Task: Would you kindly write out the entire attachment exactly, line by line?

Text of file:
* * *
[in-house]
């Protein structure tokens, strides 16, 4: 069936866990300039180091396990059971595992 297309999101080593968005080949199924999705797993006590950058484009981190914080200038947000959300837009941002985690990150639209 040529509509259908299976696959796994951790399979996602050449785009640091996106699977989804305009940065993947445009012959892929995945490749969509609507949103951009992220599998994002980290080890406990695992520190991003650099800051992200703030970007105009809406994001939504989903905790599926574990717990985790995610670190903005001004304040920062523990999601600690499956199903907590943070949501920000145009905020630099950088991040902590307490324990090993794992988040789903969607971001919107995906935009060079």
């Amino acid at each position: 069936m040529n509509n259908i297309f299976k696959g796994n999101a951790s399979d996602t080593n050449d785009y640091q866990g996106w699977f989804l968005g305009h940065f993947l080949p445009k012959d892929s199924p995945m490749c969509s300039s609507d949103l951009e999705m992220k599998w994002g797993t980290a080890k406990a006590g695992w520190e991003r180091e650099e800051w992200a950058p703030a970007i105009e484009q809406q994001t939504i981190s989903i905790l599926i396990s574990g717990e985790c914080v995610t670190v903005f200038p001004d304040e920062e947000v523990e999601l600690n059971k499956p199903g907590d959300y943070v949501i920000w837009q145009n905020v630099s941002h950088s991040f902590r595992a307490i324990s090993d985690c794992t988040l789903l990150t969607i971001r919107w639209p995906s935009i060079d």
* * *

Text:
[in-house]
């Protein structure tokens, strides 16, 4: 069936866990300039180091396990059971595992 297309999101080593968005080949199924999705797993006590950058484009981190914080200038947000959300837009941002985690990150639209 040529509509259908299976696959796994951790399979996602050449785009640091996106699977989804305009940065993947445009012959892929995945490749969509609507949103951009992220599998994002980290080890406990695992520190991003650099800051992200703030970007105009809406994001939504989903905790599926574990717990985790995610670190903005001004304040920062523990999601600690499956199903907590943070949501920000145009905020630099950088991040902590307490324990090993794992988040789903969607971001919107995906935009060079």
């Amino acid at each position: 069936m040529n509509n259908i297309f299976k696959g796994n999101a951790s399979d996602t080593n050449d785009y640091q866990g996106w699977f989804l968005g305009h940065f993947l080949p445009k012959d892929s199924p995945m490749c969509s300039s609507d949103l951009e999705m992220k599998w994002g797993t980290a080890k406990a006590g695992w520190e991003r180091e650099e800051w992200a950058p703030a970007i105009e484009q809406q994001t939504i981190s989903i905790l599926i396990s574990g717990e985790c914080v995610t670190v903005f200038p001004d304040e920062e947000v523990e999601l600690n059971k499956p199903g907590d959300y943070v949501i920000w837009q145009n905020v630099s941002h950088s991040f902590r595992a307490i324990s090993d985690c794992t988040l789903l990150t969607i971001r919107w639209p995906s935009i060079d």